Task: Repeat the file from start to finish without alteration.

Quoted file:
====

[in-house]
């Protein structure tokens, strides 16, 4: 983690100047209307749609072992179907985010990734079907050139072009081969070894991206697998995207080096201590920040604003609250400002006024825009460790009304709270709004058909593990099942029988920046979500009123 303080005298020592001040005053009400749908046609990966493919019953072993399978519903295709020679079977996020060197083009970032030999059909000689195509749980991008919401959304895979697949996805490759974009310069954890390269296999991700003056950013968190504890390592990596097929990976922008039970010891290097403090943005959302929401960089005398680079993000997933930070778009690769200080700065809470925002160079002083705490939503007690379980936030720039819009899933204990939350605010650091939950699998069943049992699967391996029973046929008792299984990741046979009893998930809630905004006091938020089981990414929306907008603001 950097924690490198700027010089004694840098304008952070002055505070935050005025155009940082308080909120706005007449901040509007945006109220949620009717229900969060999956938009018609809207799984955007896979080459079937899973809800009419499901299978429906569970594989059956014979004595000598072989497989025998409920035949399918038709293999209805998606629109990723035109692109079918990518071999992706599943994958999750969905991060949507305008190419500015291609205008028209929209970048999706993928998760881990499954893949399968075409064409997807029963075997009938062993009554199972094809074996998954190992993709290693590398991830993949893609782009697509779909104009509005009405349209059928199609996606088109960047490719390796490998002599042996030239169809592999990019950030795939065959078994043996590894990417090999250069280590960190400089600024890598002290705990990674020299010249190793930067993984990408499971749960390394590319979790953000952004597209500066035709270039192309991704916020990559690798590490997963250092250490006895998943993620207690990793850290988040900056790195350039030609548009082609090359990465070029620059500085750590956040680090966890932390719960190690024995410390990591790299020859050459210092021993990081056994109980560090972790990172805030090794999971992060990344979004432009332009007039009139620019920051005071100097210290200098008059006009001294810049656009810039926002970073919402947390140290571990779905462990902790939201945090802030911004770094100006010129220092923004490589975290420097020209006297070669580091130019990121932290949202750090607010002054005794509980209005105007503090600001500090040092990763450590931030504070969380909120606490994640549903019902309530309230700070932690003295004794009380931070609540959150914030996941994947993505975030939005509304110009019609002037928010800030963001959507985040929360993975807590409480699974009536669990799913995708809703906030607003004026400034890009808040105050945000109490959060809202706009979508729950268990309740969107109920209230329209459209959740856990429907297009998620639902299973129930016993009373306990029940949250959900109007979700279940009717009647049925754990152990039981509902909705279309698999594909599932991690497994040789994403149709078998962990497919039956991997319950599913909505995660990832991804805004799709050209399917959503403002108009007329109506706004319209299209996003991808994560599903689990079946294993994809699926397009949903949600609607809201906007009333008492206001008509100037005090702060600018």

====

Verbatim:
[in-house]
């Protein structure tokens, strides 16, 4: 983690100047209307749609072992179907985010990734079907050139072009081969070894991206697998995207080096201590920040604003609250400002006024825009460790009304709270709004058909593990099942029988920046979500009123 303080005298020592001040005053009400749908046609990966493919019953072993399978519903295709020679079977996020060197083009970032030999059909000689195509749980991008919401959304895979697949996805490759974009310069954890390269296999991700003056950013968190504890390592990596097929990976922008039970010891290097403090943005959302929401960089005398680079993000997933930070778009690769200080700065809470925002160079002083705490939503007690379980936030720039819009899933204990939350605010650091939950699998069943049992699967391996029973046929008792299984990741046979009893998930809630905004006091938020089981990414929306907008603001 950097924690490198700027010089004694840098304008952070002055505070935050005025155009940082308080909120706005007449901040509007945006109220949620009717229900969060999956938009018609809207799984955007896979080459079937899973809800009419499901299978429906569970594989059956014979004595000598072989497989025998409920035949399918038709293999209805998606629109990723035109692109079918990518071999992706599943994958999750969905991060949507305008190419500015291609205008028209929209970048999706993928998760881990499954893949399968075409064409997807029963075997009938062993009554199972094809074996998954190992993709290693590398991830993949893609782009697509779909104009509005009405349209059928199609996606088109960047490719390796490998002599042996030239169809592999990019950030795939065959078994043996590894990417090999250069280590960190400089600024890598002290705990990674020299010249190793930067993984990408499971749960390394590319979790953000952004597209500066035709270039192309991704916020990559690798590490997963250092250490006895998943993620207690990793850290988040900056790195350039030609548009082609090359990465070029620059500085750590956040680090966890932390719960190690024995410390990591790299020859050459210092021993990081056994109980560090972790990172805030090794999971992060990344979004432009332009007039009139620019920051005071100097210290200098008059006009001294810049656009810039926002970073919402947390140290571990779905462990902790939201945090802030911004770094100006010129220092923004490589975290420097020209006297070669580091130019990121932290949202750090607010002054005794509980209005105007503090600001500090040092990763450590931030504070969380909120606490994640549903019902309530309230700070932690003295004794009380931070609540959150914030996941994947993505975030939005509304110009019609002037928010800030963001959507985040929360993975807590409480699974009536669990799913995708809703906030607003004026400034890009808040105050945000109490959060809202706009979508729950268990309740969107109920209230329209459209959740856990429907297009998620639902299973129930016993009373306990029940949250959900109007979700279940009717009647049925754990152990039981509902909705279309698999594909599932991690497994040789994403149709078998962990497919039956991997319950599913909505995660990832991804805004799709050209399917959503403002108009007329109506706004319209299209996003991808994560599903689990079946294993994809699926397009949903949600609607809201906007009333008492206001008509100037005090702060600018």